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Posted on August 21, 2013 by  & 

Smart conductive textiles

NPL has developed a technique for chemically bonding a nano-silver layer onto fibres in a textile. The step change advantage of their method is that the conductive path is applied by an additive method and can be patterned to form circuits. The silver is bound around individual fibres in each thread giving 100% coverage with good adhesion and flexibility. Excellent resistivity of the textile has been achieved, <0.2Ω/sq.
 
The nanosilver coated fabric can be used in a wide range of applications such as wound dressings, hygienic clothing and medical applications where the presence of bacteria is hazardous. For example, it can be used for the fabrication of face masks, surgical gloves and military uniforms where the infection of the wound can have severe effect. The high flexibility of fabric textiles allows them to be employed in the health, leisure and sports industries.
 
Since the conductive pattern is incorporated within the textile, it ensures that sensors are repeatedly positioned in the same location on the body. This will lead to improved accuracy of the sensor by preventing sensor misplacement. It also adds a negligible weight and thickness to the clothes and multiple electronic circuitry patterns can be placed on a garment in a single setup. As an example, wireless wearable sensors for home monitoring of physiological data of a heart could, for instance, overcome shortcomings of currently available technology such as "Holter monitoring" and significantly improve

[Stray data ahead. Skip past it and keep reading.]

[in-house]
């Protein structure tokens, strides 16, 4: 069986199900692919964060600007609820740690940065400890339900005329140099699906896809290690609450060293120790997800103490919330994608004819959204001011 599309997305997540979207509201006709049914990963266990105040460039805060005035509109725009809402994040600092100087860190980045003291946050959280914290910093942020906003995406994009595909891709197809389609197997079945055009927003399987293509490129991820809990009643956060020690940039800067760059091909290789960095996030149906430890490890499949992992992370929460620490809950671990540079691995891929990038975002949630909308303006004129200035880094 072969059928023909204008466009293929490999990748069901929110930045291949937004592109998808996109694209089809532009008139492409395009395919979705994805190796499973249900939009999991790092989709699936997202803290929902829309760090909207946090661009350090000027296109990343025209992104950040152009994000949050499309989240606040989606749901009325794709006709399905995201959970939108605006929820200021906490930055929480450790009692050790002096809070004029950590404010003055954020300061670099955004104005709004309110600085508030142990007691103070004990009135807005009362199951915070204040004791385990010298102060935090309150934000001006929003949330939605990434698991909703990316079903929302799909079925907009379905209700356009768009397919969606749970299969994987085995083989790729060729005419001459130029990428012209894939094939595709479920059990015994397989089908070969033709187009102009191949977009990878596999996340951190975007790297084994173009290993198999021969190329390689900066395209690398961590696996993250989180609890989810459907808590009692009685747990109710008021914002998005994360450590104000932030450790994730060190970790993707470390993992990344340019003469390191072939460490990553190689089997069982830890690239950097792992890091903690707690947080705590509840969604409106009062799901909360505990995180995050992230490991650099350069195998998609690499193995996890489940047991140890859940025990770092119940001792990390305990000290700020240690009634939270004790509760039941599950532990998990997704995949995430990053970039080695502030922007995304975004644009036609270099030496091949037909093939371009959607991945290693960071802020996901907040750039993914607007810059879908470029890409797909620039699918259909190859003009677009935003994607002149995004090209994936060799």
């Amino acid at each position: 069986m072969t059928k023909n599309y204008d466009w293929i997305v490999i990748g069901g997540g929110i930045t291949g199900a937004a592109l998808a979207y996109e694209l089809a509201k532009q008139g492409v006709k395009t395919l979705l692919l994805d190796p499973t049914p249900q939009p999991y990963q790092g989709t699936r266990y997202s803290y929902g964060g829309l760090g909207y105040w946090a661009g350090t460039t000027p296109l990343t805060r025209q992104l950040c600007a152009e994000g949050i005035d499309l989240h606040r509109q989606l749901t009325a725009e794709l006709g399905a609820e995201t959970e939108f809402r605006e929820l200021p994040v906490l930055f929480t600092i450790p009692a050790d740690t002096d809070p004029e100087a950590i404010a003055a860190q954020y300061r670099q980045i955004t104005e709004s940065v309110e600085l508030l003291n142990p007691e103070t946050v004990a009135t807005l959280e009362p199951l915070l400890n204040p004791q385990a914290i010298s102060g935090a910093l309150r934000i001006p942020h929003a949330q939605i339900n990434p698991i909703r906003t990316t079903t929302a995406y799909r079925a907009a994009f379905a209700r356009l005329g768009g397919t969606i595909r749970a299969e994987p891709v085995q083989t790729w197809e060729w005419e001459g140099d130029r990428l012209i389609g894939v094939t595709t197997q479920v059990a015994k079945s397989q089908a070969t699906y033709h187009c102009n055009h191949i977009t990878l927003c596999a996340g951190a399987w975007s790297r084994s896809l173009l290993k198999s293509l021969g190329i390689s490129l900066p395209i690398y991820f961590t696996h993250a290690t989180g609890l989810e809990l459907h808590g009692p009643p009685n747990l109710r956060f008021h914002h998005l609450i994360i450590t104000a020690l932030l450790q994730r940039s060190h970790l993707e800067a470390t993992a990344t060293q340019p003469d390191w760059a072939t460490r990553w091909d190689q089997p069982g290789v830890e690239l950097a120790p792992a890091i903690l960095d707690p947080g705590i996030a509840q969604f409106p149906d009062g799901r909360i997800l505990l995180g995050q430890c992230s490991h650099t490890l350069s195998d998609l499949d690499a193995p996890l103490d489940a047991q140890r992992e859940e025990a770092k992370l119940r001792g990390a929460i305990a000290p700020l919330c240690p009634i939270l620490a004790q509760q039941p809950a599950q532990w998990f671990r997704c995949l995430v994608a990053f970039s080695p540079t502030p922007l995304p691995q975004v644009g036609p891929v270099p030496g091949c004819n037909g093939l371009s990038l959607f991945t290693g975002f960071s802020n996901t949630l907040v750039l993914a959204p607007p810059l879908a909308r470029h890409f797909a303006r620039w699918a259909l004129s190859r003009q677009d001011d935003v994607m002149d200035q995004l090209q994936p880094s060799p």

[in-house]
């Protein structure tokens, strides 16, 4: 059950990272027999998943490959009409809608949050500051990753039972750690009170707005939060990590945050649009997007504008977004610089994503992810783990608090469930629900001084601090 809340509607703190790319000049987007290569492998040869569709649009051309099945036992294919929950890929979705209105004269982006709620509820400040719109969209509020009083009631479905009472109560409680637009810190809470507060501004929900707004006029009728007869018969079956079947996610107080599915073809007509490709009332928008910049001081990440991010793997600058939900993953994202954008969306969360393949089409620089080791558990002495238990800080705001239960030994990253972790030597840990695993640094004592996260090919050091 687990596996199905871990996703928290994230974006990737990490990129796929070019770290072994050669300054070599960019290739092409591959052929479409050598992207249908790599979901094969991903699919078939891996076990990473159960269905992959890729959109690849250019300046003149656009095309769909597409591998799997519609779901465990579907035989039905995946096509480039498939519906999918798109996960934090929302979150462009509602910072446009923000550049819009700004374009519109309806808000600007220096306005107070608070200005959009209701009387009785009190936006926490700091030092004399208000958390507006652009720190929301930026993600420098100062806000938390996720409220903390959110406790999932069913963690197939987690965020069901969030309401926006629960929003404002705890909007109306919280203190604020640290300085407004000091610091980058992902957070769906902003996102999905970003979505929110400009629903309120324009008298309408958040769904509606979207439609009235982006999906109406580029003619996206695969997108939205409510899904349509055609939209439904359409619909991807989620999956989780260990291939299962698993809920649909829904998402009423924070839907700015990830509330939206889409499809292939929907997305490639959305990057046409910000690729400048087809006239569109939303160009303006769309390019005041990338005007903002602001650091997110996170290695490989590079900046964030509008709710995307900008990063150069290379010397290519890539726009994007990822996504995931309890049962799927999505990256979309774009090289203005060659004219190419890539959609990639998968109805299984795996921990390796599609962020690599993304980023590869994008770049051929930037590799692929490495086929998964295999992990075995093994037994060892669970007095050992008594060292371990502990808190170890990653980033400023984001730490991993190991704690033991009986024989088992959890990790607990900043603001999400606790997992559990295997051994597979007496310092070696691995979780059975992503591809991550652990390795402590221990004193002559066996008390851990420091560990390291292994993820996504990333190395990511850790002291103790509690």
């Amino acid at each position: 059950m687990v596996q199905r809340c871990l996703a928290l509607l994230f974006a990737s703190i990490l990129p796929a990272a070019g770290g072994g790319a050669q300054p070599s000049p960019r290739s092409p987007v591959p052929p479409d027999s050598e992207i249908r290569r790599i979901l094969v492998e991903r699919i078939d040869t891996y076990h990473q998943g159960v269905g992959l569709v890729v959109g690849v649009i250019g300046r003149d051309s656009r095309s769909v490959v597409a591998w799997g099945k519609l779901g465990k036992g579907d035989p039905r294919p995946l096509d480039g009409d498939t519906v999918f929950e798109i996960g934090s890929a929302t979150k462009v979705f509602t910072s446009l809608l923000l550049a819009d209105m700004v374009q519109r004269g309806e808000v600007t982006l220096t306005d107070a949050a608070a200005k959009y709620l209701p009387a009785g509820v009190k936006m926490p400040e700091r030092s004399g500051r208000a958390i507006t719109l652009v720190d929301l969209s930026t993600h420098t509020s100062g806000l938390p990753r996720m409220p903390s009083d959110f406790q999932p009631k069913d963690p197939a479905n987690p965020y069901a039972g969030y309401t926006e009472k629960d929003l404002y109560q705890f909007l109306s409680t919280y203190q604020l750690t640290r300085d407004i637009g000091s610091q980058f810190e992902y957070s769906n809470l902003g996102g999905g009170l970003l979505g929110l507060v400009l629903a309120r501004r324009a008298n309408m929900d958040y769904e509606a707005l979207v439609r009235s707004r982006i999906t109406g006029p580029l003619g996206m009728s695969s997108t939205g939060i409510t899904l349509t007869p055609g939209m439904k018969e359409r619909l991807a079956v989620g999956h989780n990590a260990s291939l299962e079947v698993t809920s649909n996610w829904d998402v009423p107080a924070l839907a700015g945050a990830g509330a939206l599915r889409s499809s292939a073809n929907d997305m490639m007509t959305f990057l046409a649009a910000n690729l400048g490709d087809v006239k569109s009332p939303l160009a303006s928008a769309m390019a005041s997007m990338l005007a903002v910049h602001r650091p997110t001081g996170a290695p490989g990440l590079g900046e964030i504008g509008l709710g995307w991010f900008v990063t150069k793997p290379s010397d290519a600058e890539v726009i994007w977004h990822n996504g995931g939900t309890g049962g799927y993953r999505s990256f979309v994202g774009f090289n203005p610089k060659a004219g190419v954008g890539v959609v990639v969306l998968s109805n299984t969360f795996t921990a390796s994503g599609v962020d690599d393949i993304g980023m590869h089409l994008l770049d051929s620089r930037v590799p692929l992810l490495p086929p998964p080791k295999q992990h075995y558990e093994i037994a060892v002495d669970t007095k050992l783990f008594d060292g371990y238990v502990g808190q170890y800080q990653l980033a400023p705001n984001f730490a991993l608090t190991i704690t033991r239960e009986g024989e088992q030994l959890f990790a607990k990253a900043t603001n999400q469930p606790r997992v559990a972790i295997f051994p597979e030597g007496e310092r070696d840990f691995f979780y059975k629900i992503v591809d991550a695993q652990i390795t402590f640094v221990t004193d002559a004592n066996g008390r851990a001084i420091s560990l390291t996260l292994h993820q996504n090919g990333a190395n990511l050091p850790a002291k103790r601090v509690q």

the diagnosis and treatment of cardiovascular diseases. Another example would be for a patient with a motor disorder such as Parkinson's disease, where the monitoring of physiological movement could facilitate medication titration as the disease progresses.
 
 
In general, there is an increasing demand for wearable electronics from industries such as sport and fitness, consumer electronics, medical and healthcare, and defence applications. Manufacturing flexible and complex electronic circuitry patterns could be successfully solved by the use of this method and can be applied in the future design of intelligent clothing. This additive process permits complex circuit traces to be added to fabrics for a wide range of uses. Devices or sensors can be positioned by directly building them into fabric, which offers a novel approach for providing information routing within fabric, which is a major hurdle in electronic textile development.
 
Source and top image: NPL
 
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